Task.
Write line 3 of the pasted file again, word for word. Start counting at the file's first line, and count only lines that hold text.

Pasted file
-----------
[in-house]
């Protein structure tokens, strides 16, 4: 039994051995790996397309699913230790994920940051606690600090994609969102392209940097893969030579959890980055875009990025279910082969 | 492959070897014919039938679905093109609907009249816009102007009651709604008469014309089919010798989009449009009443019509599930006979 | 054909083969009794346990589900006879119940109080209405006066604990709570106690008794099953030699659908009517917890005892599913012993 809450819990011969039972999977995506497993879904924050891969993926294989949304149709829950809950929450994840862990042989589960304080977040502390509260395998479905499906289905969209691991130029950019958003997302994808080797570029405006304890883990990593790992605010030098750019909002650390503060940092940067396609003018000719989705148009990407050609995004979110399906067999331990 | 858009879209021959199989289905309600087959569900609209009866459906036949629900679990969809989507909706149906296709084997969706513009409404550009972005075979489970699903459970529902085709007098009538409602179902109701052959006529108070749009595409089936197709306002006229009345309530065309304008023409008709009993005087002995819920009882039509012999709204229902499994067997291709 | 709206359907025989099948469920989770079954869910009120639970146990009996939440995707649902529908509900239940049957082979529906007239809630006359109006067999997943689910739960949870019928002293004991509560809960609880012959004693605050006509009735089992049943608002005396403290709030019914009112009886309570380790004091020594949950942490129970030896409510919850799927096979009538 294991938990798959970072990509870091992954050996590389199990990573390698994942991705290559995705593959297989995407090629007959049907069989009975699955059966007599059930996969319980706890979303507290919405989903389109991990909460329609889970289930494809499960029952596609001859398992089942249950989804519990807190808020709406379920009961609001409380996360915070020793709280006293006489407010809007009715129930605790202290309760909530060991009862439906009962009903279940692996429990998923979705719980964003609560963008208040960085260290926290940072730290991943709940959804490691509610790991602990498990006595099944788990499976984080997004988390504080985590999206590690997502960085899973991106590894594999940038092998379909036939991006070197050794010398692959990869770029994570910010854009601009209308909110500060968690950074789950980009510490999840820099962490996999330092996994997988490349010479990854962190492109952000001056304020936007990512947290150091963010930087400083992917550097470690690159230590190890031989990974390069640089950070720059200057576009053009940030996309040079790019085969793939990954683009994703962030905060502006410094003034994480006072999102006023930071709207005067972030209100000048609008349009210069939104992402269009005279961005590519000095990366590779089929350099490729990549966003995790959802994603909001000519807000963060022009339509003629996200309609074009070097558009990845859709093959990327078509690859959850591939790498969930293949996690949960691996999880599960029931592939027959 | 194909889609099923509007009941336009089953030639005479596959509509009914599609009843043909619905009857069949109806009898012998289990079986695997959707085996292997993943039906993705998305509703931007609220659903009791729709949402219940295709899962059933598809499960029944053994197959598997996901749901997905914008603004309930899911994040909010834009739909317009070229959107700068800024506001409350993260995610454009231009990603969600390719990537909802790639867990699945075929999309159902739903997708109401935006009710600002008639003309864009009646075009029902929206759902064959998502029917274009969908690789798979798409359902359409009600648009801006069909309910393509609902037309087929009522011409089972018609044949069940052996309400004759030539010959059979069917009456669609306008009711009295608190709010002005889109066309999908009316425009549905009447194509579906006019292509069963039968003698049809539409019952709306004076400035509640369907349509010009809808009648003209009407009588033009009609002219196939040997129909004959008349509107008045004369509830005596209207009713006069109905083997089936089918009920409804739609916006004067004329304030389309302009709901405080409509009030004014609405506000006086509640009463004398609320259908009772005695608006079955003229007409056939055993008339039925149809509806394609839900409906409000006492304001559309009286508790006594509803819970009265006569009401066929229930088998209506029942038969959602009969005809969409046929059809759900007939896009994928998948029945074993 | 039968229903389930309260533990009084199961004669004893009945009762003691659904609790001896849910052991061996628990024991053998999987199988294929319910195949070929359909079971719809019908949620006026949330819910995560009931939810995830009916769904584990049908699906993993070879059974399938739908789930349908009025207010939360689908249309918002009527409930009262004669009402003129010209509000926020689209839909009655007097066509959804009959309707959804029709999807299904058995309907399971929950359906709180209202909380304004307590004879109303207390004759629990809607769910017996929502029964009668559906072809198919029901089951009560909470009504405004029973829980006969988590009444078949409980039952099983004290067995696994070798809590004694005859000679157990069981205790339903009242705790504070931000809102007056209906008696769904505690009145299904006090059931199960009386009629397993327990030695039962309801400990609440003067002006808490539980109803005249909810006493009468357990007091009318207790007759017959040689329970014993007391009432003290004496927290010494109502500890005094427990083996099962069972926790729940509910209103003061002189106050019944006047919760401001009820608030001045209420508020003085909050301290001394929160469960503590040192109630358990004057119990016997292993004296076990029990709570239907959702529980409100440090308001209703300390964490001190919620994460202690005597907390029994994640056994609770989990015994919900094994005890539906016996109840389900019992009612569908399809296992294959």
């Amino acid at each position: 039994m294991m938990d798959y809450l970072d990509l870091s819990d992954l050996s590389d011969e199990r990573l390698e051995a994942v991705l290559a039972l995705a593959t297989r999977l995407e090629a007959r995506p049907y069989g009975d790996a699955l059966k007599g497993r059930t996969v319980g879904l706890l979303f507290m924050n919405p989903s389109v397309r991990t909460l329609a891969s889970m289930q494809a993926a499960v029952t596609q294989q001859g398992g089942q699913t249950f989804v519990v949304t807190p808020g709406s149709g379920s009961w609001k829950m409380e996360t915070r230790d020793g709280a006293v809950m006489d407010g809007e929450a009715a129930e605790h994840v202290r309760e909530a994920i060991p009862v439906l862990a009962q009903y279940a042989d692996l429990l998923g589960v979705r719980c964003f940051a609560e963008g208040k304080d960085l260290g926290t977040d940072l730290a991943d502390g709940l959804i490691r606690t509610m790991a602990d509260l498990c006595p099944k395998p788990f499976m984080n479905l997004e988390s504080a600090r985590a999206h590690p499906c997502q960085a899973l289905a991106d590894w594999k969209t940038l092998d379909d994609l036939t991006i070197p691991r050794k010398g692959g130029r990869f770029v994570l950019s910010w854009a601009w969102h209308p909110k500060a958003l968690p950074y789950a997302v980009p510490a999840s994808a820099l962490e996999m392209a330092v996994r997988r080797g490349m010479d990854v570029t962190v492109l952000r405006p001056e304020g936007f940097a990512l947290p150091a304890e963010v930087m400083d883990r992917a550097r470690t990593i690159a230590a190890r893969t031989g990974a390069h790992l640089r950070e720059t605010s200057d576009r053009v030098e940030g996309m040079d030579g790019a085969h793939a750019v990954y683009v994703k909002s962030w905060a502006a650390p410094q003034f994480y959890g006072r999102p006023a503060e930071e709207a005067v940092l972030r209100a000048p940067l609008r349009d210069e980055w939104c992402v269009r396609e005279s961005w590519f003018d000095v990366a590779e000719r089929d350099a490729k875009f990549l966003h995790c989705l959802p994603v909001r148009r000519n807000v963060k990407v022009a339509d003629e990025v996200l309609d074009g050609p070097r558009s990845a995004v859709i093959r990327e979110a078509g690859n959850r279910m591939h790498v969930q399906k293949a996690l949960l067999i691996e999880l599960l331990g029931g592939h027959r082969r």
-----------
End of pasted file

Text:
């Amino acid at each position: 039994m294991m938990d798959y809450l970072d990509l870091s819990d992954l050996s590389d011969e199990r990573l390698e051995a994942v991705l290559a039972l995705a593959t297989r999977l995407e090629a007959r995506p049907y069989g009975d790996a699955l059966k007599g497993r059930t996969v319980g879904l706890l979303f507290m924050n919405p989903s389109v397309r991990t909460l329609a891969s889970m289930q494809a993926a499960v029952t596609q294989q001859g398992g089942q699913t249950f989804v519990v949304t807190p808020g709406s149709g379920s009961w609001k829950m409380e996360t915070r230790d020793g709280a006293v809950m006489d407010g809007e929450a009715a129930e605790h994840v202290r309760e909530a994920i060991p009862v439906l862990a009962q009903y279940a042989d692996l429990l998923g589960v979705r719980c964003f940051a609560e963008g208040k304080d960085l260290g926290t977040d940072l730290a991943d502390g709940l959804i490691r606690t509610m790991a602990d509260l498990c006595p099944k395998p788990f499976m984080n479905l997004e988390s504080a600090r985590a999206h590690p499906c997502q960085a899973l289905a991106d590894w594999k969209t940038l092998d379909d994609l036939t991006i070197p691991r050794k010398g692959g130029r990869f770029v994570l950019s910010w854009a601009w969102h209308p909110k500060a958003l968690p950074y789950a997302v980009p510490a999840s994808a820099l962490e996999m392209a330092v996994r997988r080797g490349m010479d990854v570029t962190v492109l952000r405006p001056e304020g936007f940097a990512l947290p150091a304890e963010v930087m400083d883990r992917a550097r470690t990593i690159a230590a190890r893969t031989g990974a390069h790992l640089r950070e720059t605010s200057d576009r053009v030098e940030g996309m040079d030579g790019a085969h793939a750019v990954y683009v994703k909002s962030w905060a502006a650390p410094q003034f994480y959890g006072r999102p006023a503060e930071e709207a005067v940092l972030r209100a000048p940067l609008r349009d210069e980055w939104c992402v269009r396609e005279s961005w590519f003018d000095v990366a590779e000719r089929d350099a490729k875009f990549l966003h995790c989705l959802p994603v909001r148009r000519n807000v963060k990407v022009a339509d003629e990025v996200l309609d074009g050609p070097r558009s990845a995004v859709i093959r990327e979110a078509g690859n959850r279910m591939h790498v969930q399906k293949a996690l949960l067999i691996e999880l599960l331990g029931g592939h027959r082969r």